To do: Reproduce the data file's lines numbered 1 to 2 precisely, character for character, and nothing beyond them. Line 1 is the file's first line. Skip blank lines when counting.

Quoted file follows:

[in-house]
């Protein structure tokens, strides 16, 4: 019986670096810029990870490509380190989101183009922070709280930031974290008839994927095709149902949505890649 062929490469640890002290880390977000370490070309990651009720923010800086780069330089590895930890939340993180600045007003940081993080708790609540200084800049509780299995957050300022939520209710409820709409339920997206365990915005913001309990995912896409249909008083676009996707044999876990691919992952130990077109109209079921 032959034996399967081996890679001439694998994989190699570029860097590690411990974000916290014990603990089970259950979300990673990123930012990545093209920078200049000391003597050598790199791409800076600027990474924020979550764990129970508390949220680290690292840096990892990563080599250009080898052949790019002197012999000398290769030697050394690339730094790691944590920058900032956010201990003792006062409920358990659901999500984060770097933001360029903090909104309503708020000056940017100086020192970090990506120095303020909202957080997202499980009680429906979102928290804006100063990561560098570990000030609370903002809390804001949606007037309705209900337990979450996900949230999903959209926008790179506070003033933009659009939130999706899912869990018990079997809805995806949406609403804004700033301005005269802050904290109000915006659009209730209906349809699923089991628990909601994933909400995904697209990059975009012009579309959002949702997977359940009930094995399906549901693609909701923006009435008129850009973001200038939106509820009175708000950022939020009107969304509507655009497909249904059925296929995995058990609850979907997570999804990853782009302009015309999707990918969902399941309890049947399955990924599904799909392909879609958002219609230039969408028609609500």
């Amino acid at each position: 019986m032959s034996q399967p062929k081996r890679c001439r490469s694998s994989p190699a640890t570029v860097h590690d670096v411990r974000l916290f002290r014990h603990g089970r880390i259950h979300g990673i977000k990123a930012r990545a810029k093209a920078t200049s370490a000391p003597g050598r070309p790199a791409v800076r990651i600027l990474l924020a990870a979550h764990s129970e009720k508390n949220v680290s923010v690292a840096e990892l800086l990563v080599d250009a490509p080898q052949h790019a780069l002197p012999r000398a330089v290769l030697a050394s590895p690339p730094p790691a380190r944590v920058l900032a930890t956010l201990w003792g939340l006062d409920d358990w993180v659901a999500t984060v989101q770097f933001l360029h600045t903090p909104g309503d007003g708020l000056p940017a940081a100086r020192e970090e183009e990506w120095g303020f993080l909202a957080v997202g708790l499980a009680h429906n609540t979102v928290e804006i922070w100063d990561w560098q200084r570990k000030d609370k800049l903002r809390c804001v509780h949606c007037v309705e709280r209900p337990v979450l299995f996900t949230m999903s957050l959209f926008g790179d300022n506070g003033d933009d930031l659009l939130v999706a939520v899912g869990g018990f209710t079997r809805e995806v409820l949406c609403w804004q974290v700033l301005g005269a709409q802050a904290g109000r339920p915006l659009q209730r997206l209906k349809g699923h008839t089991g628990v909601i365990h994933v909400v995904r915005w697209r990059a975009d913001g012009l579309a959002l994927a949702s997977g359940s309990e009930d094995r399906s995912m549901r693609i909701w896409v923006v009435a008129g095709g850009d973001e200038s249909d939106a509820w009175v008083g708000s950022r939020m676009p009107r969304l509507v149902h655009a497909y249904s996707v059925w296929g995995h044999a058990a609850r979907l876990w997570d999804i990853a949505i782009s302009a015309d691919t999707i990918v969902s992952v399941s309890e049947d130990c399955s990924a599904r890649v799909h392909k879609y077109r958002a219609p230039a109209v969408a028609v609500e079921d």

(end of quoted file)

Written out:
[in-house]
């Protein structure tokens, strides 16, 4: 019986670096810029990870490509380190989101183009922070709280930031974290008839994927095709149902949505890649 062929490469640890002290880390977000370490070309990651009720923010800086780069330089590895930890939340993180600045007003940081993080708790609540200084800049509780299995957050300022939520209710409820709409339920997206365990915005913001309990995912896409249909008083676009996707044999876990691919992952130990077109109209079921 032959034996399967081996890679001439694998994989190699570029860097590690411990974000916290014990603990089970259950979300990673990123930012990545093209920078200049000391003597050598790199791409800076600027990474924020979550764990129970508390949220680290690292840096990892990563080599250009080898052949790019002197012999000398290769030697050394690339730094790691944590920058900032956010201990003792006062409920358990659901999500984060770097933001360029903090909104309503708020000056940017100086020192970090990506120095303020909202957080997202499980009680429906979102928290804006100063990561560098570990000030609370903002809390804001949606007037309705209900337990979450996900949230999903959209926008790179506070003033933009659009939130999706899912869990018990079997809805995806949406609403804004700033301005005269802050904290109000915006659009209730209906349809699923089991628990909601994933909400995904697209990059975009012009579309959002949702997977359940009930094995399906549901693609909701923006009435008129850009973001200038939106509820009175708000950022939020009107969304509507655009497909249904059925296929995995058990609850979907997570999804990853782009302009015309999707990918969902399941309890049947399955990924599904799909392909879609958002219609230039969408028609609500």